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Background The purpose of this study was to assess the association of metabolic syndrome (MetS) and its individual com- ponents in cancer survivors (CS) by gender, in comparison to participants without a history of cancer who have at least one chronic disease (CD) and those without a chronic disease diagnosis (NCD). Methods Data from participants 40 years and older (n = 12,734) were collected from the 2011 to 2018 National Health and Nutrition Examination Survey dataset. MetS was defined based on the National Cholesterol Education Program’s Adult Treatment Panel III. Chi-square test and multivariate-adjusted logistic regression was used to assess group comparisons and associations respectively. Results Compared to NCD, CS and CD men had increased odds of meeting MetS, OR 2.60 (CI 1.75–3.87) and OR 2.18 (CI 1.59–2.98) respectively. For women, CS and CD participants also had higher odds of meeting MetS criteria compared to their healthy counterparts, OR 2.05 (CI 1.44–2.93) and OR 2.14 (CI 1.63–2.81) respectively. In subgroup analysis by cancer site, CS men with a history of hematologic malignancies (OR 4.88, CI 1.30–18.37) and CS women with cervical cancer (OR 4.25, CI 1.70–10.59) had highest odds of developing MetS, compared to NCD. CS men also showed a strong association with elevated waist circumference, low high density lipoprotein-c, and elevated triglycerides, even by cancer site, but there were no consistent findings among women. Conclusion This study indicates that CS men have a strong association with MetS, especially among those with blood- related cancers. Keywords Metabolic syndrome · Cancer survivorship · Cancer epidemiology · Sex differences · Gender differences The metabolic syndrome (MetS), a collection of metabolic in men than women, but with women experiencing a steeper abnormalities and a proxy of insulin resistance, is linked to increase in prevalence . Many components of MetS type 2 diabetes, cardiovascular disease and cancer [1, 2]. have been linked to sex- or gender-related factors includ- MetS has become a growing public health concern in the ing hormonal status, socio-economic status, and adoption United States. Indeed, with the increase in sedentary life- of unhealthy behaviors . Particularly, there is strong evi- style and obesity in the general population [3, 4], the prev- dence that insulin-resistance and increased abdominal fat alence of MetS is rising, with 25–40% of US population have differential effects in men and women [ 8]. meeting the criteria for diagnosis, depending on the defini - MetS has been shown to influence cancer development tion and cut-off values used for each factor [ 5–7]. Epidemi- and progression, and thus cancer-related mortality [2, 9]. ological studies have noted that incidence of MetS differs by Recent meta-analyses have showed that MetS is associ- sex or gender, for example, being reportedly more prevalent ated with several cancers, including colorectal, and bladder cancers in men, and endometrial, post-menopausal breast, and colorectal cancers in women [2, 10]. Given the grow- ing cancer survival rates, due to improved early detection Adaora Ezeani and treatment , MetS can also represent a common long- firstname.lastname@example.org term complication after treatment that affects quality of life. National Cancer Institute, Rockville, MD 20850, USA Cancer survivors with MetS are faced with adverse effects, Johns Hopkins School of Medicine, Baltimore, MD such as atherosclerotic disease or cancer recurrence, which 02115, USA 1 3 Journal of Cancer Survivorship demands proactive assessment and management by health- Metabolic syndrome definition care professionals. The purpose of this study is to assess the association between cancer survivors and MetS and its In accordance with the National Cholesterol Education Pro- individual components to help determine the risk for cardio- gram (NCEP) Adult Treatment Panel III (ATP III) guidelines vascular disease, secondary cancers, and other sequalae due , we defined MetS as the presence of at least three of the to MetS. In addition, to compare differences between cancer following: (1) elevated waist circumference (≥ 102 cm for survivors and non-cancer survivors, this study aims to ana- men, ≥ 88 cm for women), (2) low high density lipoprotein lyze the association between MetS and its components to (< 40 mg/dL for men and < 50 mg/dL for women) or current participants without a cancer diagnosis, categorized into a treatment for reduced HDL-C, (3) elevated triglycerides healthy group and group with comorbidities. (≥ 150 mg/dL) or current treatment for elevated triglycer- ides, (4) elevated fasting plasma glucose (≥ 100 mg/dL) or current use of diabetes medication, and (5) elevated blood Methods pressure (systolic blood pressure ≥ 130 or diastolic blood pressure ≥ 85) or current use of blood pressure medication. Study population Covariates The data used in this study were acquired from the US National Health and Nutrition Examination Survey Sociodemographics (NHANES), conducted from 2011 to 2018 by the Centers for Disease Control and Prevention . NHANES is a nation- Questionnaires were used to obtain information on demo- wide, population-based cross-sectional study, representing graphics (age, race, gender, and/or ethnicity), education, non-institutionalized, civilian US population. It is designed and annual family income. Age was categorized into three to assess the health and nutritional status of adults and chil- groups: 40 to 59 years, 60 to 79, and 80 years or older. Gen- dren in the United States. A multistage sampling procedure der was categorized as man or woman. It is important to was used. The current analysis was restricted to adults aged note that NHANES dataset adopts a cisnormative approach 40 years or older. We excluded participants with a history where gender and sex are not differentiated, and therefore, of childhood cancer (n = 13), defined as cancer diagnosis at both measures are considered concordant in this study. Race/ 16 years old or younger, because of the growing evidence ethnicity was categorized as Non-Hispanic White, Non-His- supporting increased risk of metabolic syndrome in pediat- panic Black, Hispanic or Mexican American, and Non-His- ric cancer survivors [13–15]. Pregnant women (n = 14) were panic Asian. Education was self-reported and categorized as excluded due to pregnancy-related metabolic changes and “high school graduate or less” or “some college education or increased waist circumference. Our final analytical sample above”. Marital status was self-reported and categorized as included 12,734 individuals. The study sample was catego- “married or living with a partner”, “widowed, divorced, or rized into three groups or statuses: (1) participants with no separated”, and “never married”. Poverty-to-Income ratio, history of self-reported medical conditions (NCD), (2) par- or the self-reported annual family income divided by the ticipants with a self-reported history of at least one chronic poverty threshold, was categorized into less than or equal to disease and no history of cancer (CD), and (3) participants 1.29, 1.30 to 3.49, and 3.50 or above. with a history of cancer (CS). Participants assigned to the CD group reported a history of medical conditions used Body mass index to calculate the Charlson Comorbidity Index, a tool used to quantify the burden of comorbidity and evaluate risk of Height and weight were measured by trained personnel mortality [16, 17]. NHANES interviewers asked partici- using standardized procedures and calibrated equipment. pants if they had a professional diagnosis of the following: BMI (kg/m ) was calculated as weight in kilograms divided arthritis, gout, congestive heart failure, heart attack, stroke, by the square of height in meters and was categorized as 2 2 a liver condition including hepatitis B and C, kidney dis- healthy weight (BMI 18.5 kg/m to < 25 kg/m ), overweight 2 2 2 ease such as kidney stones and kidney failure, diabetes, and (BMI 25 kg/m to < 30 kg/m ), and obese (BMI ≥ 30 kg/m ). emphysema and/or chronic bronchitis or chronic obstruc- tive pulmonary disease. Participants were assigned to the Smoking status CD group if they replied “yes” to the question “Has a doc- tor or other health professional ever told you that you have Smoking status was assessed from two self-reported items [condition]?”. in the data: “Have you smoked at least 100 cigarettes in your lifetime?” and “Do you smoke cigarettes now?” Smoking 1 3 Journal of Cancer Survivorship status was categorized into three groups: (1) never smok- those who did not meet any goals received 0 points. The ers who reported they have not smoked 100 cigarettes in total score ranges from 0 to 9 points. Individuals meeting their lifetime and do not smoke now; former smokers who approximately half of the DASH targets (DASH score ≥ 4.5) reported they have smoked at least 100 cigarettes in their were considered DASH accordant . lifetime, but do not smoke now; and (3) current smokers who reported they smoked at least 100 cigarettes in their Statistical analysis lifetime and currently smoke either every day or some days. All analyses were performed using NHANES-generated Alcohol use sampling strata, clusters, and weights to generate nationally representative estimates in US civilian population. Categori- Participants were asked if they had at least 12 drinks of alco- cal variables were presented as percentages, and continuous hol in the past year and in their lifetime. Similar to Muntner variables were presented as means with standard deviation. et al., alcohol status was categorized into three categories: We examined group differences in sample characteristics by (1) never drinkers who reported no alcohol drinking or con- status using Chi-square or t-test. We used weighted logis- sumed less than 12 alcoholic drinks in their lifetime and in tic regression to estimate the presence of MetS and each the past year; (2) former drinkers who reported drinking at of its components to CD and CS status, compared to NCD least 12 alcoholic drinks in their lifetime but none in the and stratified by gender. In addition, we repeated the logis - last year; and (3) current drinkers who reported drinking at tic regression analysis to estimate the association between least 12 alcoholic drinks in their lifetime and had at least 12 CS cancer site and presence of MetS and each compo- alcoholic drinks in the last year . nent, compared to NCD. All multivariable logistic regres- sion models were adjusted for demographic characteristics Physical activity such as age, race/ethnicity, education, PIR, BMI, physical activity, DASH score, smoking status, and alcohol use [24, Participants reported the number of days and amount of 25]. Adjusted estimates of association were expressed as time spent participating in moderate or vigorous activity odds ratios with 95% confidence intervals. A two-sided P at work or as recreation. Physical activity was calculated value < 0.05 was considered statistically significant. Stata into metabolic equivalent of task (MET), the ratio between version 17.0 SE was used for all analyses. caloric consumption during physical activity and resting basal metabolic rate. MET were calculated by using the MET value of the activity and multiplying by the dura- Results tion of the activity in minutes. The validity of self-reported physical activity measure, indexed using MET-minutes, Characteristics of the study sample has been demonstrated previously . Participants were categorized into four groups, according to the US Physical Table 1 describes the characteristics of participants included Activity Guidelines for Americans . Participants who in this study. Our study sample included 12,734 participants reported no physical activity were categorized as seden- (52.8% women, 72.3% non-Hispanic White, and mean tary. Those who reported physical activity equal to less than age 58.5 [10.2 SD] years), among whom 4,494 were NCD 500 MET-minutes per week were categorized as “Low”. (36.5%), 6493 CD (47.5%), and 1747 CS (16.0%). In the Participants who reported ≥ 500 and < 1000 MET-minutes total sample, most participants (72.5%) met the criteria for per week were categorized as “Moderate”. Physical activity MetS. Across study groups, there were statistically signifi - levels ≥ 1000 MET-minutes per week were categorized as cant differences in all demographic factors including gender, “High” . average age, race and ethnicity, marital status, education, and poverty-to-income ratio. Compared to CD and CS, most Diet NCD were women, younger, married or living with a part- ner, and belonged to the highest PIR group (Table 1). Dietary intake was assessed by two 24-hr dietary recalls. Based on Mellen et al., a dietary index or DASH score was Cancer survivor status and MetS generated based on the average target values for 9 nutrients: total fat, saturated fat, protein, fiber, cholesterol, calcium, In multivariable adjusted logistic regression analysis magnesium, sodium, and potassium [22, 23]. Individuals (Table 2), compared to NCD men, CS men had 2.6-fold who met the goal for each nutrient received 1 point, those higher odds (OR 2.60; CI 1.75–3.87) and CD men had 2.2- who met an intermediate goal received half of a point, and fold higher odds (OR 2.18; CI 1.59–2.98) of meeting MetS. 1 3 Journal of Cancer Survivorship Table 1 Characteristics of study NCD CD CS Total participants by NCD, CD, and (n = 4,494) (n = 6,493) (n = 1,747) (n = 12,734) CS status *** Gender, % Women 51.1 53.8 54.0 52.8 Men 48.9 46.2 46.0 47.2 *** Mean age (sd) 53.1 (8.4) 60.1 (10.0) 65.7 (9.5) 58.5 (10.2) *** Race/Ethnicity, % Non-Hispanic White 66.9 71.5 87.3 72.3 Non-Hispanic Black 11.5 12.0 5.6 10.8 Hispanic 14.4 12.4 5.1 12.0 Non-Hispanic Asian 7.2 4.1 2.0 4.9 *** Marital status, % Married/living with partner 72.0 64.6 66.4 67.6 Widowed/divorced/separated 19.6 27.7 29.9 25.1 Never married 8.4 7.8 3.7 7.3 *** Education, % High school graduate or less 34.1 41.3 28.1 36.5 Some college or above 65.9 58.7 71.9 63.5 *** Poverty-Income-Ratio, % 13.9 22.6 13.5 18.0 < 1.29 1.30–3.49 32.3 35.8 36.5 34.6 ≥ 3.50 53.8 41.6 50.0 47.4 2 *** BMI category (kg/m ), % Healthy (18.5–24.9) 29.9 18.9 25.9 24.0 Overweight (25.0–29.9) 38.8 30.8 34.4 34.3 31.3 50.3 39.7 41.7 Obese (≥ 30.0) *** Total Physical Activity (METs), % Sedentary 18.7 29.5 28.7 25.4 Low (≤ 499) 13.1 14.4 14.1 13.9 Moderate (500–999) 11.5 9.8 11.3 10.6 56.8 46.3 45.9 50.1 High (≥ 1000) *** Abbreviations: NCD, no self- Smoking, % reported medical condition; CD, Never smoker 62.4 48.6 46.6 53.3 1 or more self-reported medical Former smoker 23.5 32.2 39.4 30.1 conditions; CS, cancer survivor; Current smoker 14.1 19.3 14.1 16.6 BMI, body mass index; MET, *** Alcohol use, % metabolic equivalent of task. Never drinker 10.5 10.8 8.6 10.4 DASH accordant: DASH Former drinker 10.7 16.2 16.2 14.2 score ≥ 4.5. Current drinker 78.8 73.0 75.0 75.4 * p < 0.05, ** p < 0.01, *** DASH accordant, % 11.4 9.2 8.9 10.0 p < 0.001 Both groups also demonstrated higher odds of meeting 4 1.37–4.88) were associated with MetS. In analysis of MetS to 5 MetS component compared to NCD men, particularly components, prostate cancer, melanoma, non-melanoma elevated WC (OR 3.81; CI 2.41–6.04) and low HDL-c (OR skin cancer, and bladder cancer demonstrated statistically 2.52; CI 1.81–3.52) in CS men. CS and CD women also significant association with at least three of the five MetS had higher odds of meeting MetS criteria compared to their components, elevated WC, low HDL-c, and elevated TG. healthy counterparts, OR 2.05 (CI 1.44–2.93) and OR 2.14 In CS women (Table 4), those with cervical (OR 4.25; (CI 1.63–2.81) respectively. CI 1.70–10.59), melanoma (OR 3.51; CI 1.28–9.59), and breast cancer (OR 1.76; CI 1.08–2.89) showed statisti- Cancer site and MetS cally significant association with MetS compared to NCD women. In contrast to CS men, few cancer sites among CS Among CS men (Table 3), those with a history of blood- women exhibited a statistically significant association with related cancer (OR 4.88, CI 1.30–18.37), colorectal can- individual MetS components, compared to their healthy cer (OR 2.87, CI 1.02–8.11), prostate cancer (OR 2.85; CI counterparts. 1.51–5.38), or non-melanoma skin cancer (OR 2.58; CI 1 3 Journal of Cancer Survivorship Table 2 Odds ratiosa (95% CI) for MetS and its components among CD and CS participants, stratified by sex/gender MetS Elevated WC Low HDL-c Elevated TG Elevated FG Elevated BP Men NCD Ref Ref Ref Ref Ref Ref *** *** *** ** * *** CD 2.18 2.11 2.48 1.78 1.55 1.90 [1.59,2.98] [1.48,3.02] [1.85,3.31] [1.27,2.51] [1.07,2.23] [1.43,2.52] *** *** *** *** *** CS 2.60 3.81 2.52 2.40 1.60 1.95 [1.75,3.87] [2.41,6.04] [1.81,3.52] [1.61,3.60] [0.96,2.69] [1.49,2.56] Women NCD Ref Ref Ref Ref Ref Ref *** *** *** * *** CD 2.14 1.80 1.97 1.34 1.08 1.79 [1.63,2.81] [1.33,2.44] [1.57,2.46] [1.04,1.71] [0.81,1.45] [1.38,2.33] *** *** *** * * ** CS 2.05 1.93 1.79 1.47 1.65 1.68 [1.44,2.93] [1.35,2.76] [1.31,2.44] [1.05,2.04] [1.08,2.50] [1.23,2.28] Abbreviations: MetS, Metabolic syndrome; CS, cancer survivor; CD, 1 or more self-reported medical conditions; WC, waist circumference; HDL-c, high-density lipoprotein cholesterol; TG, triglycerides; FG, fasting plasma glucose; BP, blood pressure. Elevated WC, ≥ 102 cm for men, ≥ 88 cm for women Low HDL-c, < 40 mg/dL for men and < 50 mg/dL for women, or current treatment for reduced HDL-c Elevated TG, ≥ 150 mg/dL or current treatment for elevated triglycerides. Elevated FG (≥ 100 mg/dL) or current use of diabetes medication. Elevated BP, systolic blood pressure ≥ 130, or diastolic blood pressure ≥ 85, or current use of blood pressure medication. Adjusted by age, race/ethnicity, education, PIR, BMI, physical activity, DASH score, smoking status, and alcohol use. * ** *** p < 0.05, p < 0.01, p < 0.001 Table 3 Odds ratiosa (95% CI) for MetS and its components in CS and CD men by cancer site compared to healthy men MetS Elevated WC Low HDL-c Elevated TG Elevated FG Elevated BP NCD Ref Ref Ref Ref Ref Ref *** *** *** ** * *** CD 2.18 2.13 2.48 1.79 1.56 1.90 [1.59,2.98] [1.48,3.05] [1.86,3.31] [1.27,2.52] [1.09,2.24] [1.42,2.52] ** *** ** * ** Prostate 2.85 3.58 2.14 1.97 1.60 2.44 [1.51,5.38] [1.87,6.85] [1.22,3.77] [1.02,3.79] [0.82,3.14] [1.42,4.18] * *** *** Colorectal 2.87 12.30 4.83 1.25 4.91 1.86 [1.02,8.11] [4.12,36.70] [1.99,11.74] [0.37,4.24] [0.64,37.38] [0.61,5.64] ** ** * Melanoma 2.71 4.52 5.42 3.77 3.56 1.98 [0.73,10.09] [1.54,13.26] [1.97,14.93] [1.24,11.40] [0.95,13.43] [0.75,5.23] ** *** * ** Non-melanoma 2.58 5.17 1.96 2.52 1.49 1.72 [1.37,4.88] [2.44,10.95] [1.16,3.31] [1.27,5.01] [0.69,3.21] [0.98,3.02] Blood-related 4.88 1.67 3.60 1.73 1.44 2.05 [1.30,18.37] [0.41,6.85] [0.94,13.79] [0.50,5.95] [0.30,6.83] [0.45,9.29] ** * * Bladder 3.17 6.40 2.78 4.45 2.08 0.76 [0.95,10.62] [1.73,23.69] [1.07,7.18] [1.39,14.25] [0.40,10.79] [0.27,2.15] Other GU 1.51 2.63 2.42 8.45 0.94 1.10 [0.43,5.21] [0.70,9.83] [0.81,7.26] [1.51,47.26] [0.17,5.22] [0.45,2.67] ** ** Other 2.31 3.38 2.73 1.92 2.97 1.45 [0.99,5.39] [1.43,7.98] [1.33,5.60] [0.85,4.31] [0.96,9.15] [0.61,3.46] Abbreviations: MetS, Metabolic syndrome; CS, cancer survivor; GU, genitourinary cancer; WC, waist circumference; HDL-c, high-density lipoprotein cholesterol; TG, triglycerides; FG, fasting plasma glucose; BP, blood pressure. Elevated WC, ≥ 102 cm for men, ≥ 88 cm for women Low HDL-c, < 40 mg/dL for men and < 50 mg/dL for women, or current treatment for reduced HDL-c Elevated TG, ≥ 150 mg/dL or current treatment for elevated triglycerides. Elevated FG (≥ 100 mg/dL) or current use of diabetes medication. Elevated BP, systolic blood pressure ≥ 130, or diastolic blood pressure ≥ 85, or current use of blood pressure medication. Adjusted by age, race/ethnicity, education, PIR, BMI, physical activity, DASH score, smoking status, and alcohol use. * ** *** p < 0.05, p < 0.01, p < 0.001 1 3 Journal of Cancer Survivorship Table 4 Odds ratiosa (95% CI) for MetS and its components in CS and CD women by cancer site compared to healthy women MetS Elevated WC Low HDL-c Elevated TG Elevated FG Elevated BP NCD Ref Ref Ref Ref Ref Ref *** *** *** * *** CD 2.15 1.81 1.98 1.34 1.08 1.79 [1.64,2.82] [1.34,2.44] [1.58,2.48] [1.05,1.72] [0.80,1.45] [1.38,2.33] * * * Breast 1.76 2.22 1.49 1.33 1.51 1.59 [1.08,2.89] [1.15,4.30] [0.96,2.31] [0.78,2.25] [0.95,2.40] [1.03,2.43] Colorectal 1.89 2.30 1.33 1.54 1.11 2.37 [0.79,4.51] [0.47,11.22] [0.74,2.42] [0.60,3.99] [0.46,2.72] [0.49,11.46] * * ** Melanoma 3.51 3.48 1.32 1.07 7.94 1.49 [1.28,9.59] [1.33,9.08] [0.62,2.84] [0.36,3.13] [2.02,31.23] [0.59,3.77] Non-melanoma 1.68 1.87 1.88 1.62 1.24 2.32 [0.81,3.49] [0.79,4.40] [0.97,3.66] [0.82,3.21] [0.54,2.83] [1.20,4.48] Blood-related 2.30 4.22 1.84 2.19 3.54 1.10 [0.49,10.74] [1.05,16.92] [0.57,5.97] [0.48,9.93] [0.42,30.03] [0.27,4.51] ** Cervical 4.25 1.26 2.05 1.30 1.74 1.50 [1.70,10.59] [0.54,2.91] [0.98,4.27] [0.48,3.53] [0.68,4.48] [0.65,3.43] Uterine 2.58 2.76 2.05 2.66 2.10 1.15 [0.66,10.00] [0.91,8.39] [0.70,5.98] [0.52,13.61] [0.77,5.73] [0.34,3.85] ** Other 1.78 1.86 2.23 1.17 1.38 1.28 [0.89,3.53] [0.87,3.94] [1.26,3.95] [0.59,2.34] [0.58,3.26] [0.73,2.24] Abbreviations: MetS, Metabolic syndrome; CS, cancer survivor; WC, waist circumference; HDL-c, high-density lipoprotein cholesterol; TG, triglycerides; FG, fasting plasma glucose; BP, blood pressure. Elevated WC, ≥ 102 cm for men, ≥ 88 cm for women Low HDL-c, < 40 mg/dL for men and < 50 mg/dL for women, or current treatment for reduced HDL-c Elevated TG, ≥ 150 mg/dL or current treatment for elevated triglycerides. Elevated FG (≥ 100 mg/dL) or current use of diabetes medication. Elevated BP, systolic blood pressure ≥ 130, or diastolic blood pressure ≥ 85, or current use of blood pressure medication. Adjusted by age, race/ethnicity, education, PIR, BMI, physical activity, DASH score, smoking status, and alcohol use. * ** *** p < 0.05, p < 0.01, p < 0.001 Discussion Comparison with prior studies and pathogenesis of MetS among cancer survivors Summary of main findings In CS men, the pathogenesis of MetS can be related to the Compared to their NCD counterparts, CS men and women changes in endocrine and metabolic functions due to treat- demonstrated higher odds of meeting MetS criteria and at ment. Similar to this study, CS men with a history of hema- least three of the five individual MetS components than tologic malignancies have been shown to have a high risk CD. In particular, men showed a stronger association with of developing MetS, which has been attributed to exten- MetS than women. Furthermore, certain cancer sites in CS sive treatments such as stem cell transplantation, high dose men and women had statistically significant higher odds of chemotherapy, and irradiation [26, 27]. These treatments MetS and its components, compared to their healthy coun- cause damage to the hypothalamic-pituitary-axis, leading terparts. In CS men, participants with a history of hemato- to deficiencies in growth hormones, thyroid hormones, and logic malignancies had the highest odds of developing MetS androgens related to individual components of MetS . compared to NCD men. For CS women, participants with For prostate cancer survivors, androgen deprivation therapy cervical cancer history exhibited the highest odds of MetS (ADT), a common treatment modality, has also been pro- than their healthy counterparts. In subgroup analyses of the posed as a risk factor for MetS development, due to male individual components of MetS, CS men with cancer sites hypogonadism or low testosterone. In one study, patients associated with MetS had higher odds of having elevated who received ADT had higher prevalence of MetS (55%) WC, low HDL-c, and elevated TG compared to NCD men. than patients treated with radiotherapy and/or prostatectomy (22%), or healthy controls (20%) [5, 29]. Furthermore, observational studies have shown a positive association between level of hypogonadism and degree of obesity in men, as well as an inverse relationship between testosterone 1 3 Journal of Cancer Survivorship levels and visceral fat mass . Low testosterone has also elevated TG have also been demonstrated to be risk factors been linked to adverse lipid profile [ 31] and hypertension for multiple cancers, including colon cancer, melanoma, [32, 33], two components of MetS. and prostate cancer . For example, low HDL-c was For CS women, previous epidemiological studies have reported to be related to an increase in lung cancer inci- also supported correlation between MetS and a history of dence and associated with a 15-fold increase in hematologic cervical cancer [34, 35]. Penaranda et al., showed that CS malignancy development . In addition, hypertriglyceri- women with cervical cancer history had higher odds of MetS demia has been reported to be associated with prostate can- in both unadjusted and adjusted analyses (which accounted cer . The probable mechanism through which elevated for multiple sexual partners, multiparity, hormonal con- triglycerides increase cancer risk is through the generation traceptive use, and history of smoking) compared to those of reactive oxygen species and oxidative stress, which cause without MetS . A limited number studies have investi- DNA damage . Mechanisms that may link low HDL-c gated the relationship between a history of cervical cancer with cancer are not well understood. One possible mecha- and MetS, but it is hypothesized that MetS can be related to nism may involve chronic inflammation, resulting from low estrogen (e.g. caused by direct damage to the ovaries decreased HDL-c levels, which has been implicated in can- from abdomino-pelvic radiotherapy), abdominal adiposity, cer development [10, 44]. and increased inflammatory markers, such as adipokines MetS is a common long-term complication of cancer that and other cytokines, from persistent human papillomavirus affects health outcomes and quality of life. The develop - infection [5, 36]. Moreover, in our study, none of the spe- ment of the MetS in cancer survivors has been associated cific MetS components were significantly associated with with signs of early atherosclerosis and cancer recurrence. cervical cancer in CS women. Moreover, there were very Considering the direct cardiovascular toxicity of most can- few statistically significant associations between individual cer treatments, this group faces an increased risk of cardio- MetS components and other cancer sites in CS women. Syn- vascular disease, and the presence of MetS provides the ergism, or clustering of MetS components, may be neces- environment for development of secondary cancers. Our sary for the development of MetS, and long-term risk may study also highlights the gender differences in risk of MetS be underestimated at any point in time in CS women. and, consequently, cardiovascular disease, which may be of Individual components of MetS have been reported to potential relevance for prevention. With prolonged cancer be carcinogenic, which may lead to increased risk in recur- survival rates, prevalence of MetS is expected to increase, rence in CS. In subgroup analysis of MetS components, and therefore, it is important for healthcare professionals to most CS men had higher odds of having elevated WC, low acknowledge the risk of MetS and establish suitable screen- HDL-c, and elevated TG compared to NCD men. Studies ing, follow-up and appropriate interventions. have repeatedly reported that components of MetS related to hyperglycemia, obesity, and dyslipidemia promote can- Strengths and limitations cer development as well as growth [2, 5]. Epidemiological studies have revealed that an elevated WC, BMI, or waist- The strengths of this study include a large sample size provid- hip-ratio, indicators of obesity, are linked with several can- ing enough statistical power to conduct stratified analyses, cer types and cancer-related mortality [10, 37, 38]. Elevated and the use of a representative sample of the US popula- WC has been shown to be a major determinant of higher tion, providing results can be extrapolated to the population prevalence of MetS in prostate cancer survivors [5, 29]. using US census data. Our multivariable analysis included Conversely, MetS has been theorized to be a major risk fac- a robust adjustment using wide variety of covariates includ- tor for prostate cancer development. In a prospective cohort ing dietary intake and physical activity. All anthropometric of 16,209 men aged 40–49 years, men in the upper quartile or biochemical components of MetS were objectively mea- for two components of MetS were 23% more likely to be sured with validated tools. diagnosed with prostate cancer, and those who met three cri- This study also has a few limitations. As a cross-sectional teria for MetS were 56% more likely to be diagnosed with study, it is difficult to draw causal inference between cancer prostate cancer compared to the rest of the cohort . In the status and MetS or each of its components, as well as to pathophysiology of obesity and cancer, hyperinsulinemia establish the temporal sequence between cancer status and related to insulin resistance increases the bioavailability of MetS. These results should be considered hypothesis-gen- insulin-like growth factor (IGF)-1 [10, 40]. Receptors for erating, which requires prospective studies to further char- insulin and IGF-1 are expressed in most cancer cells, and acterized the risk of MetS among cancer survivors. 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Journal of Cancer Survivorship: Research and Practice – Springer Journals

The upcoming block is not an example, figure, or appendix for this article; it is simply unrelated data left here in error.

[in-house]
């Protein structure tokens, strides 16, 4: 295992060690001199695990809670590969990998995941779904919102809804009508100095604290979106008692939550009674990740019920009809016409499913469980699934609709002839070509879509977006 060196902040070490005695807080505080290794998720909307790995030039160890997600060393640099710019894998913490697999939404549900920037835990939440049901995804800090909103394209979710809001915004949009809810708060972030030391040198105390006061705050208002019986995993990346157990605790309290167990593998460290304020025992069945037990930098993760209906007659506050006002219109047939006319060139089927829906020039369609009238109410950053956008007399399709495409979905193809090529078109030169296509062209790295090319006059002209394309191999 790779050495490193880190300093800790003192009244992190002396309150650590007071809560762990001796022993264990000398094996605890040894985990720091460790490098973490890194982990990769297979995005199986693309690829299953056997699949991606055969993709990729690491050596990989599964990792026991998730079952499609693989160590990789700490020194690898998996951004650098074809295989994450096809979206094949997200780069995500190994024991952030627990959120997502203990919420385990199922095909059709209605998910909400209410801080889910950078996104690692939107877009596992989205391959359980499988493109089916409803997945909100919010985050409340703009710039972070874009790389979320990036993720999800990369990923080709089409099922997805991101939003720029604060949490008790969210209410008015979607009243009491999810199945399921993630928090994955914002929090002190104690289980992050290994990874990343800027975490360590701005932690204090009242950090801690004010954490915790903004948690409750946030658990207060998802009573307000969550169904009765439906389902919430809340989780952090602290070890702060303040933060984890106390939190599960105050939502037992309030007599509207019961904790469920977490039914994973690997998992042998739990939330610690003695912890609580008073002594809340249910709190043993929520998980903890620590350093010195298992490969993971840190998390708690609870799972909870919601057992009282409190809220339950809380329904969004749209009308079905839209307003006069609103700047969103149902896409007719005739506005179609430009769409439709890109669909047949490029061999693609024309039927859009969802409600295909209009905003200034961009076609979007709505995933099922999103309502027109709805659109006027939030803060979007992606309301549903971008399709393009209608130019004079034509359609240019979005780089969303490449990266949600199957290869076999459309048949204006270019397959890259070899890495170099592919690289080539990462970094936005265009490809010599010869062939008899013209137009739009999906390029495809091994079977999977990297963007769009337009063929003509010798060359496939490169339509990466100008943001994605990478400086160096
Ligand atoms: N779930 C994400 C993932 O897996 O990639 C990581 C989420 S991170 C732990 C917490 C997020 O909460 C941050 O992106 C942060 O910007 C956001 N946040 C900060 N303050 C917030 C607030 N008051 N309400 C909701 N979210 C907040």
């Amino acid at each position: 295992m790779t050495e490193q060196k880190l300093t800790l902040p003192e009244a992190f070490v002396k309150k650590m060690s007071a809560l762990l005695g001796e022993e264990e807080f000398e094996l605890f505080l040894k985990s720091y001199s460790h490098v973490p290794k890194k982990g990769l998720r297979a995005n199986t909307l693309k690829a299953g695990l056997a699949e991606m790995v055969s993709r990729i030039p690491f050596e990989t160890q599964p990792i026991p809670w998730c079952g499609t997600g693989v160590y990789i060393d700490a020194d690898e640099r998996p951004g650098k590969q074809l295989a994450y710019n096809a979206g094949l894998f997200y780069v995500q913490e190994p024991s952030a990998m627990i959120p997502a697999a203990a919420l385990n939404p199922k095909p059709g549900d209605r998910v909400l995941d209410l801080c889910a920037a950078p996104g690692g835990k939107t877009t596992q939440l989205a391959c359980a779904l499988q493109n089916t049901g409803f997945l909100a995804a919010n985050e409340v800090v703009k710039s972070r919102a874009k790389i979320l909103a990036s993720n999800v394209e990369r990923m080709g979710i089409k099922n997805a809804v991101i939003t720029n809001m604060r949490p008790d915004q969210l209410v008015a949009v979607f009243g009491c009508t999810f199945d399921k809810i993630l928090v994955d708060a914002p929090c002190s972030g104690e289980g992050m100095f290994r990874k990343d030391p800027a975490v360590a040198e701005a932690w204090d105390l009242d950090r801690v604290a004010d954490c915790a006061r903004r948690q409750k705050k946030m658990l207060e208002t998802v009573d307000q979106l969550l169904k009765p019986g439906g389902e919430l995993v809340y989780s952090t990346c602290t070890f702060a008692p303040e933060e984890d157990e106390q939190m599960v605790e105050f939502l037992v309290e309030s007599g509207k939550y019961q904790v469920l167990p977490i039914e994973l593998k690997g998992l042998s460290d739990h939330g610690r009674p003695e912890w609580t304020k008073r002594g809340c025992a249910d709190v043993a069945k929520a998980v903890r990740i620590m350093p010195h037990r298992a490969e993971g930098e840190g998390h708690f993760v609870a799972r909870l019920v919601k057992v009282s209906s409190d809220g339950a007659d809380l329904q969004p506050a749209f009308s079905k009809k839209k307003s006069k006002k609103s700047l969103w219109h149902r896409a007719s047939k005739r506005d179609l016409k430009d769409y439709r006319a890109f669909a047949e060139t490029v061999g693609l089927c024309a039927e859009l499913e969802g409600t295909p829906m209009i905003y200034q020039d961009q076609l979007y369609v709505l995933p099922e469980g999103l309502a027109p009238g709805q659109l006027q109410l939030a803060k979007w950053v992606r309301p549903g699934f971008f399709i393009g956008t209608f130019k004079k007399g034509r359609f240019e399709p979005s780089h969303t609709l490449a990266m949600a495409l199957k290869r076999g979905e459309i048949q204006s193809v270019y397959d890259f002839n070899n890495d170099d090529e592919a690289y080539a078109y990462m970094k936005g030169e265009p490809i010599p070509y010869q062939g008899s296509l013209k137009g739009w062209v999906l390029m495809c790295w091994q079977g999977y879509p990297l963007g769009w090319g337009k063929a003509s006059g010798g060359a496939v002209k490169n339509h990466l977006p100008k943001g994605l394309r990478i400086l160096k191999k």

Published: Jun 22, 2023
Keywords: Metabolic syndrome; Cancer survivorship; Cancer epidemiology; Sex differences; Gender differences